Minnesota Madness |
The NBA in the 1980s and 1990s is often seen as an era of financial stability and expansion. The league saw money come in at a previously unprecedented rate, most of it coming for the new found television revenue. The NBA added 11 new teams from 1976 until 1996. The league also found three superstars to hang its image on in Larry Bird, Magic Johnson and Michael Jordan.
But there was an underbelly to this glorious side as well. In the same time span that saw the NBA add 11 new teams, four teams relocated and three others attempted to relocate.
One of the most interesting cases involved the Minnesota Timberwolves who were awarded by the NBA to the city of Minneapolis in 1989. The Wolves were one of four NBA teams that entered the league between 1988 and 1989, and the second NBA team to play in the Twin-Cities.
The Wolves almost did not happen. In 1984 Minneapolis based businessmen Marv Wolfenson and Harvey Ratner were attempting get an NBA team to Minneapolis and thought they had a deal. Wolfenson and Ratner had been in negotiations with Utah Jazz owner Sam Battison to relocate the team to Minneapolis. The Jazz had been struggling financially since they were founded in New Orleans in 1974 and were in despair need for money.
At the same time Wolfenson and Ratner were attempting to buy the Jazz, the NBA announced that it would be looking to add between 3 and 5 new franchises. Wolfenson and Ratner contacted the NBA, but after hearing that much larger cities were also vying to get the new NBA franchises, were not confident that they would be chosen. Wolfenson and Ratner nonetheless put in a bid to get one of the new NBA franchises.
Shortly after their bid they were contacted by Battison who wanted $16 million dollar for the Jazz and Wolfenson and Ratner were obliged to buy that much. However, at the last minute Jazz minority owner Larry Miller countered with an offer to keep the Jazz in Salt Lake City. Wolfenson and Ratner countered offering Battison $24 million. In May of 1985 Larry Miller and new NBA commissioner David Stern come up with an agreement that would satisfy all involved.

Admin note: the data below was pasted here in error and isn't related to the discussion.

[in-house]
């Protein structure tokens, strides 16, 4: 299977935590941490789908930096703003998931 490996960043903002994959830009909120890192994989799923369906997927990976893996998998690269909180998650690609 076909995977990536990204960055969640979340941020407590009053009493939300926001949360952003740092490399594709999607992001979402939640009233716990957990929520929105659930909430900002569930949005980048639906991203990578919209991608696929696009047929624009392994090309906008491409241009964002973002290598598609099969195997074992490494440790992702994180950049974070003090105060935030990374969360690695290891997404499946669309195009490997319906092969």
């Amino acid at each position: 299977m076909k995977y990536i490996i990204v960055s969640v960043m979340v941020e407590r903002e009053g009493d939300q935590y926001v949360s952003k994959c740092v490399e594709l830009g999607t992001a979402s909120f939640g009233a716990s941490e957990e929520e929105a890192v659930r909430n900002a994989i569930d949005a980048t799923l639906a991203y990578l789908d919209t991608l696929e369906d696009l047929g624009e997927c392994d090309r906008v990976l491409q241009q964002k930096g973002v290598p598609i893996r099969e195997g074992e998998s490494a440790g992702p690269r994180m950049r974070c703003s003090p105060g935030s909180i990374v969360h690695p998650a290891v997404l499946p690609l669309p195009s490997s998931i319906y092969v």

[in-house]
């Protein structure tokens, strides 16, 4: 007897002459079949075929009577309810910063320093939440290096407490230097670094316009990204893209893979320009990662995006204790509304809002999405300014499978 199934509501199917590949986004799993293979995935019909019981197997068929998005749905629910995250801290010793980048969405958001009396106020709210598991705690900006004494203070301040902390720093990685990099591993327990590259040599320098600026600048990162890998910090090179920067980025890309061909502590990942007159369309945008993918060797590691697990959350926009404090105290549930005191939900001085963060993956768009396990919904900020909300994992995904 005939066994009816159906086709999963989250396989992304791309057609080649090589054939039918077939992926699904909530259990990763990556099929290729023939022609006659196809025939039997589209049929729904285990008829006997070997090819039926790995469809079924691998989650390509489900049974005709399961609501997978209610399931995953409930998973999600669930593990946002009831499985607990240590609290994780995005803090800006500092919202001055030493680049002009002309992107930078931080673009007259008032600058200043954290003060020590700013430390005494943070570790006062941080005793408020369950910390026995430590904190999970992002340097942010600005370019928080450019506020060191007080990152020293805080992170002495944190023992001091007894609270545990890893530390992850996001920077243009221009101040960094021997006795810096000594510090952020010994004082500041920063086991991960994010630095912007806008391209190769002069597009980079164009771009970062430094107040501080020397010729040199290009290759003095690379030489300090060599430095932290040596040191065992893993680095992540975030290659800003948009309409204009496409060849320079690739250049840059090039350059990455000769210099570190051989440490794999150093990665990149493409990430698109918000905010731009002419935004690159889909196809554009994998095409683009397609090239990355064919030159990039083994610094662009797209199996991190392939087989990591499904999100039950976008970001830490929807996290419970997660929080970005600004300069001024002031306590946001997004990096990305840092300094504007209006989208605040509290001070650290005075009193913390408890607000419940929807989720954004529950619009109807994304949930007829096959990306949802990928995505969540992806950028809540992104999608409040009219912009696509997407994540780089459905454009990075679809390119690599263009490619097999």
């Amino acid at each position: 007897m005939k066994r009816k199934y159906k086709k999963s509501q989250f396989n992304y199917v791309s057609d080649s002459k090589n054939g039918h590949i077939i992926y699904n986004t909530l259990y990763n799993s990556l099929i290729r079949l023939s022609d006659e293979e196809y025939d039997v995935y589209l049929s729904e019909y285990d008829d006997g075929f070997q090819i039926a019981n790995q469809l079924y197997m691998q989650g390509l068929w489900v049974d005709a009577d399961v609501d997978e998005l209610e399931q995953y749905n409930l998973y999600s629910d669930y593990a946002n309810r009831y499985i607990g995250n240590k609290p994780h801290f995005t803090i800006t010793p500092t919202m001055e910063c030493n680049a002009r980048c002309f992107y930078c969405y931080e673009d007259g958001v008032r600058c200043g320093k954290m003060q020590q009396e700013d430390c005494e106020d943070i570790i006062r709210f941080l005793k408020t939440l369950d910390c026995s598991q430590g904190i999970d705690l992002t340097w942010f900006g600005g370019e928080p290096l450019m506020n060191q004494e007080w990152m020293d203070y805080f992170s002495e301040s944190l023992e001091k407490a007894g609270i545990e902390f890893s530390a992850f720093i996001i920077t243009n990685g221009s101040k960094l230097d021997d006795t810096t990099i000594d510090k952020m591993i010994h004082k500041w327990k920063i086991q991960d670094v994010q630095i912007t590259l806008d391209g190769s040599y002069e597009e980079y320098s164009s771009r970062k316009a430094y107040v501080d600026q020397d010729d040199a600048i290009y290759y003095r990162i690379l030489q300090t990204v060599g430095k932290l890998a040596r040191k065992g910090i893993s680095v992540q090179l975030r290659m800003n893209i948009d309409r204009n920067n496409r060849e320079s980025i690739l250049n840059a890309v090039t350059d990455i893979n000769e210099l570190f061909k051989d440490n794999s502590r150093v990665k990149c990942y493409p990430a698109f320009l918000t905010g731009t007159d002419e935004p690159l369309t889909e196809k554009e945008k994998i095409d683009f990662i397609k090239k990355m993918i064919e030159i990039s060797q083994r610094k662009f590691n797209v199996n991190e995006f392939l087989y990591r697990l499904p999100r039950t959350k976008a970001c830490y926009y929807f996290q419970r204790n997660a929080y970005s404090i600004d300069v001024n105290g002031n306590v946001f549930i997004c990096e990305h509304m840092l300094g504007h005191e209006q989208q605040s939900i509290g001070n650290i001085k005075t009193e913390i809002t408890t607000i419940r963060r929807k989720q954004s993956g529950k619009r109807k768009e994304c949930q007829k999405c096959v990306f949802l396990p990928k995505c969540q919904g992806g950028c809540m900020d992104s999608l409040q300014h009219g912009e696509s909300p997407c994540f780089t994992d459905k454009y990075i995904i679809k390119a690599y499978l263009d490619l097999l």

The agreement would allow Miller to buy the Jazz and keep them in Salt Lake City, while Wolfenson and Ratner would be assured by the NBA that one of the new franchises would go to Minneapolis if they could get a new arena.
In 1986 the NBA announced that it was expanding to four cities: Miami and Orlando; Florida; Charlotte, North Carolina; and Minneapolis, Minnesota. The Heat and the Hornets entered the NBA in 1988 and the Magic and Timberwolves would enter in 1989.
Fan support for the Wolves was massive in their first year, as the team set attendance records. Despite only winning 22 games, over a million fans came to see the Wolves. The Wolves rarely had the best basketball odds available online at the time, But while fans were coming to the games, the bottom line was still suffering.
The Wolves had an unfavorable agree with their newly built arena the Target Center and were struggling to make mortgage payments. The NBA tried to help this by placing the 1994 NBA all-star game in the city. The product on the court also did not help the Wolves financial woes as the Wolves continued to fail to make the playoffs.
By the time of the 1994 All-star game the financial woes were extremely evident and most assumed that the Wolves would be evicted from the arena and forced to relocate.
On February 11, 1994 NBA commissioner David Stern announced that the NBA would form a commission to help resolves the Wolves financial issues. The issue at hand was the Wolves needed someone to buy the remaining $73 million mortgage. The city of Minneapolis and state of Minnesota had both already refused to step in, and if a buyer in Minneapolis could not be found an outside group would likely buy the team.